President Trump signed the National Defense Authorization Act on Tuesday, establishing Pentagon spending levels and priorities for the 2018 fiscal year, which began October 1. Passed by Congress in November, the bill allocates $700 billion for defense spending, with $634 billion for the base budget and $66 billion for the Overseas Contingency Operations fund, used for the wars in Afghanistan, Iraq and elsewhere. The bill provides $26 billion more than the White House requested in its 2018 budget proposal.
Among its many provisions, the bill includes instructions for a 2.4 percent pay raise for service members, the addition of 20,000 troops to the armed services and the acquisition of new military equipment, including $10 billion for 90 F-35 fighters.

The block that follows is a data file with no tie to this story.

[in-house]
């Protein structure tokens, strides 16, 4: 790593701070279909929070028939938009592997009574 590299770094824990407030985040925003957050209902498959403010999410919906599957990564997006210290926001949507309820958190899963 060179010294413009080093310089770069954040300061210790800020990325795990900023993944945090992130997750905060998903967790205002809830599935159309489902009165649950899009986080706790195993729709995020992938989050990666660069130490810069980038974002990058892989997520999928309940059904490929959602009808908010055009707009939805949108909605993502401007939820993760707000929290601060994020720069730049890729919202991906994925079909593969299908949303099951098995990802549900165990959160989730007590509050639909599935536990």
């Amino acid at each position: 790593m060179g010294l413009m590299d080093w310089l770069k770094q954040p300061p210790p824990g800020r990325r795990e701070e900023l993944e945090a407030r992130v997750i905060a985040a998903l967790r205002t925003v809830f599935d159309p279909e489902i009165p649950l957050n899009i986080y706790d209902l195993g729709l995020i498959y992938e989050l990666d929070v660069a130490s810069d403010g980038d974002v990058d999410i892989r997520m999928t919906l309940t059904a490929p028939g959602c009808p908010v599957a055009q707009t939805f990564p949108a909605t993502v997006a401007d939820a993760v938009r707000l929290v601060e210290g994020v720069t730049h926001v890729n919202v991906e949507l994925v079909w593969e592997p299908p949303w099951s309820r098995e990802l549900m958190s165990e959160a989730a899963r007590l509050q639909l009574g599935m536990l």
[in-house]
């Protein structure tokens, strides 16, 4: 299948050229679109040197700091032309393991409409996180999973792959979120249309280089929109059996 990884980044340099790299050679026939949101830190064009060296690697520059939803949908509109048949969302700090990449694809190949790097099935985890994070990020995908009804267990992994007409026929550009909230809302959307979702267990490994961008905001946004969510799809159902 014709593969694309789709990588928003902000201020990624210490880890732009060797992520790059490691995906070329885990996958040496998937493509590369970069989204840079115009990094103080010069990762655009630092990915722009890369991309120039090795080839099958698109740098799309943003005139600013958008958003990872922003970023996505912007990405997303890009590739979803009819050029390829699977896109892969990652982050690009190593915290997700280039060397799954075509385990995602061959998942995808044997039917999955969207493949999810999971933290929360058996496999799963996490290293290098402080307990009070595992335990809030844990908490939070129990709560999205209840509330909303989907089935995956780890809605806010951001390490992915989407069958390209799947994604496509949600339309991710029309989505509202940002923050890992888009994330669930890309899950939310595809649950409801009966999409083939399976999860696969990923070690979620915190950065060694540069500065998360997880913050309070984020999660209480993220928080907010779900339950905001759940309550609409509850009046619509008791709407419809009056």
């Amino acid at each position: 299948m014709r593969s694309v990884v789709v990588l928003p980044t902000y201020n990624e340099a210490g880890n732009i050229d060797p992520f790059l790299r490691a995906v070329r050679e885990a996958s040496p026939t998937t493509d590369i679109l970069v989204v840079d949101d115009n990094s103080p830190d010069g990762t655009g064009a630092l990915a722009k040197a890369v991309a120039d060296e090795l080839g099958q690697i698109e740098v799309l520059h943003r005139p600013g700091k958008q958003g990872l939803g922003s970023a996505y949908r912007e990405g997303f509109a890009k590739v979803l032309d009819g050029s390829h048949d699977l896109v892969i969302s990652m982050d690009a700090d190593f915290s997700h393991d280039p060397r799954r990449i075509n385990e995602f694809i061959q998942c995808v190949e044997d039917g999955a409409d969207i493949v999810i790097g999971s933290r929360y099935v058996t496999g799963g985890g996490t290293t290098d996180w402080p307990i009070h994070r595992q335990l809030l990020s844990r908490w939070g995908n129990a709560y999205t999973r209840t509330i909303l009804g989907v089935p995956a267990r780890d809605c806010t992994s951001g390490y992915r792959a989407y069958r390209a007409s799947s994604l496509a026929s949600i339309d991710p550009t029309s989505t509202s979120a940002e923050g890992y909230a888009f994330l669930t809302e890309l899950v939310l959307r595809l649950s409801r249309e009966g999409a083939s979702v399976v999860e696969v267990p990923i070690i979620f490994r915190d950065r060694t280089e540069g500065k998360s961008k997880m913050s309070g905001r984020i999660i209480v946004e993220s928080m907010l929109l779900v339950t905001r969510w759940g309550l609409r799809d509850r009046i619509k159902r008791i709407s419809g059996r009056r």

The bill does not, however, make the money start flowing to the Pentagon, since funding is provided in separate legislation. And securing the full amount will be an issue this year, since the Budget Control Act of 2011 imposes caps on federal spending, with Pentagon funding limited to $549 billion in 2018. Lawmakers must agree on deal to break through the spending caps, and Democrats insist that higher spending for defense must be matched by higher spending on domestic programs, a move some Republican defense hawks are resisting. This could all come to a head soon as Congress turns its focus to the 2018 budget later this month, once the tax bill is settled.